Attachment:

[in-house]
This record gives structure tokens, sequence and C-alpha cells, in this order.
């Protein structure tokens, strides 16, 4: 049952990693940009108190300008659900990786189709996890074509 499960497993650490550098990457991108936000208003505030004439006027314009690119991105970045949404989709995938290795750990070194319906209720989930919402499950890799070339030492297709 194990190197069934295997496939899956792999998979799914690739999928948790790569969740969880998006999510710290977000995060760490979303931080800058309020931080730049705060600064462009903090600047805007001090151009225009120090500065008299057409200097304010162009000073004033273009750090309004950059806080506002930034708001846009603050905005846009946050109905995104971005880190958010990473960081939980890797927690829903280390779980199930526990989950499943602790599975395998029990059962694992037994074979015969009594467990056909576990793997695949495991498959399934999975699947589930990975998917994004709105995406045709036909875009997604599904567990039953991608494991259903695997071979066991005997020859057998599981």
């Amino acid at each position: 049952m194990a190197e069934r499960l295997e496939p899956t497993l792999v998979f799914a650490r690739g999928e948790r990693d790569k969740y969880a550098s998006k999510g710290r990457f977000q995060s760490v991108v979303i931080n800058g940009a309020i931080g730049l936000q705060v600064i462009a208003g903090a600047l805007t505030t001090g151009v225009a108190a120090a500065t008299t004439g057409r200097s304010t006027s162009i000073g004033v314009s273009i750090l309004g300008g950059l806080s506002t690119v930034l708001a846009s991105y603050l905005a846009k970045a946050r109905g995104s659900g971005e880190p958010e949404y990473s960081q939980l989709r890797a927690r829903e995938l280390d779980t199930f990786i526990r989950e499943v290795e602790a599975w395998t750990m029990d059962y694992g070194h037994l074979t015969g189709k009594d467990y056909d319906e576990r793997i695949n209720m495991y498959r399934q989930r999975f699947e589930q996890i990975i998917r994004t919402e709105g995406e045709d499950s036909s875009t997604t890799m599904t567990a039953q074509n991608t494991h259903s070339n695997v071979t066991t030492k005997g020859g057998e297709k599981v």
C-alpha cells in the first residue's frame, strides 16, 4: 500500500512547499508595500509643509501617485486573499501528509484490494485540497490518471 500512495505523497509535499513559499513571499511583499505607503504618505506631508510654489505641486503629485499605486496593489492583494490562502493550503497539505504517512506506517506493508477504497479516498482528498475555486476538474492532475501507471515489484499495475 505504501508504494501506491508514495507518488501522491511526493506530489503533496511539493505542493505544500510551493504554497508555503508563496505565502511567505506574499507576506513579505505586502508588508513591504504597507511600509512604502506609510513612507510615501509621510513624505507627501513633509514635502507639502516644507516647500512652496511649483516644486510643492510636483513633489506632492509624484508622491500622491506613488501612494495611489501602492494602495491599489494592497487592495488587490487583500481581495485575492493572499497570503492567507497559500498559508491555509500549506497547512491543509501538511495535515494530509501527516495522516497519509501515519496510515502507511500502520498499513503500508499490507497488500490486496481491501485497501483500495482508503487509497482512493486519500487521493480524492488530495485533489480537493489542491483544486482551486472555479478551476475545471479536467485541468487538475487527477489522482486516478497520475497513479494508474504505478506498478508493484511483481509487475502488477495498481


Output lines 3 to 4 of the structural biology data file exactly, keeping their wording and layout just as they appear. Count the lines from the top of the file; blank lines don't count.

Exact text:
């Protein structure tokens, strides 16, 4: 049952990693940009108190300008659900990786189709996890074509 499960497993650490550098990457991108936000208003505030004439006027314009690119991105970045949404989709995938290795750990070194319906209720989930919402499950890799070339030492297709 194990190197069934295997496939899956792999998979799914690739999928948790790569969740969880998006999510710290977000995060760490979303931080800058309020931080730049705060600064462009903090600047805007001090151009225009120090500065008299057409200097304010162009000073004033273009750090309004950059806080506002930034708001846009603050905005846009946050109905995104971005880190958010990473960081939980890797927690829903280390779980199930526990989950499943602790599975395998029990059962694992037994074979015969009594467990056909576990793997695949495991498959399934999975699947589930990975998917994004709105995406045709036909875009997604599904567990039953991608494991259903695997071979066991005997020859057998599981």
């Amino acid at each position: 049952m194990a190197e069934r499960l295997e496939p899956t497993l792999v998979f799914a650490r690739g999928e948790r990693d790569k969740y969880a550098s998006k999510g710290r990457f977000q995060s760490v991108v979303i931080n800058g940009a309020i931080g730049l936000q705060v600064i462009a208003g903090a600047l805007t505030t001090g151009v225009a108190a120090a500065t008299t004439g057409r200097s304010t006027s162009i000073g004033v314009s273009i750090l309004g300008g950059l806080s506002t690119v930034l708001a846009s991105y603050l905005a846009k970045a946050r109905g995104s659900g971005e880190p958010e949404y990473s960081q939980l989709r890797a927690r829903e995938l280390d779980t199930f990786i526990r989950e499943v290795e602790a599975w395998t750990m029990d059962y694992g070194h037994l074979t015969g189709k009594d467990y056909d319906e576990r793997i695949n209720m495991y498959r399934q989930r999975f699947e589930q996890i990975i998917r994004t919402e709105g995406e045709d499950s036909s875009t997604t890799m599904t567990a039953q074509n991608t494991h259903s070339n695997v071979t066991t030492k005997g020859g057998e297709k599981v």